Only Telstra Has Fully Updated Its iPhone 4S Page

Only Telstra Has Fully Updated Its iPhone 4S Page

Prior to yesterday’s iPhone 4S announcement, all three major local carriers had put up pre-order pages that were blatantly designed to attract potential new iPhone customers, even if they didn’t spell that out. Now we know what we’re getting, what has happened to these sites? Telstra has updated its page, but Optus and Vodafone have stuck with generic “find out about new smartphones” pages.

Telstra has changed its generic future devices page for one that allows you to pre-register for specific iPhone 4S information. Optus’ site continues to promote information on “the latest smartphones” (and its decision to use an “Optus gives you 5” tagline now looks a little foolish). Vodafone’s actual registration page hasn’t changed, but it does have a “iPhone 4S coming soon” link to it elsewhere on its site. Note that in all these cases, pre-registering for information doesn’t guarantee you a phone (which wasn’t the situation for the first iPhone release in Australia).

Pre-orders in Australia don’t begin until October 8, and we don’t yet know whether that will cover contract phones or just outright buys from Apple. We might see all the pricing this week; the carriers might not announce it until October 14 itself. But as soon as we hear, we’ll let you know.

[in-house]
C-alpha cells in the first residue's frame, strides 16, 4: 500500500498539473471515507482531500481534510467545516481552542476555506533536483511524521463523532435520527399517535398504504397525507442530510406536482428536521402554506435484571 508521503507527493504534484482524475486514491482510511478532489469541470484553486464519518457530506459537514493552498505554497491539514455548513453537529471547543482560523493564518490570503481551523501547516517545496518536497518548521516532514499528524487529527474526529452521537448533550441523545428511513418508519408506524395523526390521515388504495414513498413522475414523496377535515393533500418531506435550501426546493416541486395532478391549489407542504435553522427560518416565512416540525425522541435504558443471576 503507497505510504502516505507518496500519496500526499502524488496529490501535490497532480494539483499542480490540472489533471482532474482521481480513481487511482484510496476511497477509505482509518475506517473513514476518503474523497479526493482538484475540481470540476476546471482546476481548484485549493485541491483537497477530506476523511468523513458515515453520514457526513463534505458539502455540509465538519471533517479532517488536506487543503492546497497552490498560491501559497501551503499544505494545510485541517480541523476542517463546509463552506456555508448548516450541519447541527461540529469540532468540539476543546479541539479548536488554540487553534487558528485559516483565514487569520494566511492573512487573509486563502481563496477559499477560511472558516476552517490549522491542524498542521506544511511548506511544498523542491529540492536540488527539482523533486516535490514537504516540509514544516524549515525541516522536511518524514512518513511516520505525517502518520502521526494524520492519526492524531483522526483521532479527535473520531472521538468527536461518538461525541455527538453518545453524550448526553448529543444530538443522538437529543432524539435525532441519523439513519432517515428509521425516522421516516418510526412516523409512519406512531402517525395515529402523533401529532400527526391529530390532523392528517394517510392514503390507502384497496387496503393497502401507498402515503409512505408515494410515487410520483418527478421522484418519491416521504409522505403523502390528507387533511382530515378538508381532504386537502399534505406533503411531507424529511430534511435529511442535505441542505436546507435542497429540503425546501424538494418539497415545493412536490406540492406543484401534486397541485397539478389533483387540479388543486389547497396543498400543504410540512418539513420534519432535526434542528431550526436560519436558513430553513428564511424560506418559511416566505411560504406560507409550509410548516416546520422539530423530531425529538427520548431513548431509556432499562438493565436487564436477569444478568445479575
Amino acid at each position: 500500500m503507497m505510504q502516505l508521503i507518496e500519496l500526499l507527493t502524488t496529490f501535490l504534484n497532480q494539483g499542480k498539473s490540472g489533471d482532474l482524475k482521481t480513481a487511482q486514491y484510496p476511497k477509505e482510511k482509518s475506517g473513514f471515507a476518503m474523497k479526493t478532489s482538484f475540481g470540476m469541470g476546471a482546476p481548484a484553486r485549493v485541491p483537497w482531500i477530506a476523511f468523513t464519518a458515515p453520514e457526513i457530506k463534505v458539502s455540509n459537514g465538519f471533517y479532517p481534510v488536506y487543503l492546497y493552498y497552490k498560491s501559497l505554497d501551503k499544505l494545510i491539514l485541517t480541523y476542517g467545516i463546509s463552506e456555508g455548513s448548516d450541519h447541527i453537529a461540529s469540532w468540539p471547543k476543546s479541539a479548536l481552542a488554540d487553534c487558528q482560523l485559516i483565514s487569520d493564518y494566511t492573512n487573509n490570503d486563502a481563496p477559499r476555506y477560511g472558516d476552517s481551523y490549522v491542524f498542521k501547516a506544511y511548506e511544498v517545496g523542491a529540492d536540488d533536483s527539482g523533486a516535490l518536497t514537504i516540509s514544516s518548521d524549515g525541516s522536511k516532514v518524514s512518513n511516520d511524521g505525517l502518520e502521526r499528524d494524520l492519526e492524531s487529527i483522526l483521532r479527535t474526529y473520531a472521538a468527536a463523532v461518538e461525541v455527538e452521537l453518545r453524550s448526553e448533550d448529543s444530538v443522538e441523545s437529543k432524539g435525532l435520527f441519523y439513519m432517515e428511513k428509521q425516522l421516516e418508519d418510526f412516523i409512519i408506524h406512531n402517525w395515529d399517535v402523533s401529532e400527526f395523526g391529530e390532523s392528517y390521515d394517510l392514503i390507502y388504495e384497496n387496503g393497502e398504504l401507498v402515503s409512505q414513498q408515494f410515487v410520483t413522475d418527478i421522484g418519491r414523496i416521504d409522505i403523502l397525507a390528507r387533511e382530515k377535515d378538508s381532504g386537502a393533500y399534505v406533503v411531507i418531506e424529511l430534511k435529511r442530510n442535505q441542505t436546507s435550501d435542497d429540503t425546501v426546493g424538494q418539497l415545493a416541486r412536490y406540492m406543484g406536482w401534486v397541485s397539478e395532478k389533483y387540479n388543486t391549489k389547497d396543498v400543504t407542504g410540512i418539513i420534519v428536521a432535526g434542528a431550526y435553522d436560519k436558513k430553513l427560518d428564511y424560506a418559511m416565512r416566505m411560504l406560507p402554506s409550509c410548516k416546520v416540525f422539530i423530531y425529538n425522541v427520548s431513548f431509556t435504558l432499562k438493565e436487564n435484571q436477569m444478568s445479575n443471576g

• *yawn*

    Why is that when Crapple take so long to release something still with its crappy software that it gets huge press. Yet, Android has new hardware options available all the time but just get a side-note in terms of press?

    @Angus: Out of curiosity, does LH get higher hit rates on the apple posts than android posts?

    • We get good responses to both (and we do cover Android a lot around here — more so I’d agree than general media and quite a lot of tech sites).

        • I’d say because there is always much more hype around the hardware releases from Apple.

          Over the past few years they have become the game changers, so it’s only natural that they gather the press on the way.

          While devices that run the android platform are released frequently (with more providers, it’s too be expected) and they continue to break new technology grounds with bigger screens and faster processors, it’s always Apple that make people site back and say wow! (although I wasn’t wow’d at the 4s announcement).

          Well done Steve! 1955 – 2011

  • I put my name down on the Vodafone site last week. They Text me yesterday to say “The latest smartphones are coming to Vodafone. As a priority customer we’ll be in touch with you on Friday…”
    I guess that means they will then tell me how I can place an order for my wife’s phone.

    Meanwhile I’ll wait for the next big thing: Android 4 due in the next few months.

  • Yeah, I got a text from Vodafone saying they will be in touch on Friday too. With a couple of months left I’m not keen to tie myself to voda again for a faster iphone 4.

    • If your already a vodafone customer unless your getting a brand new number your one of the last people they will sell an iPhone to. If you jump ship to another carrier your a higher priority. That’s why they ask on the info form if your with vodafone already. I had the problem with the iPhone 4 last Christmas. A store had them in stock an as soon as I said I want to upgrade they refused to sell to me.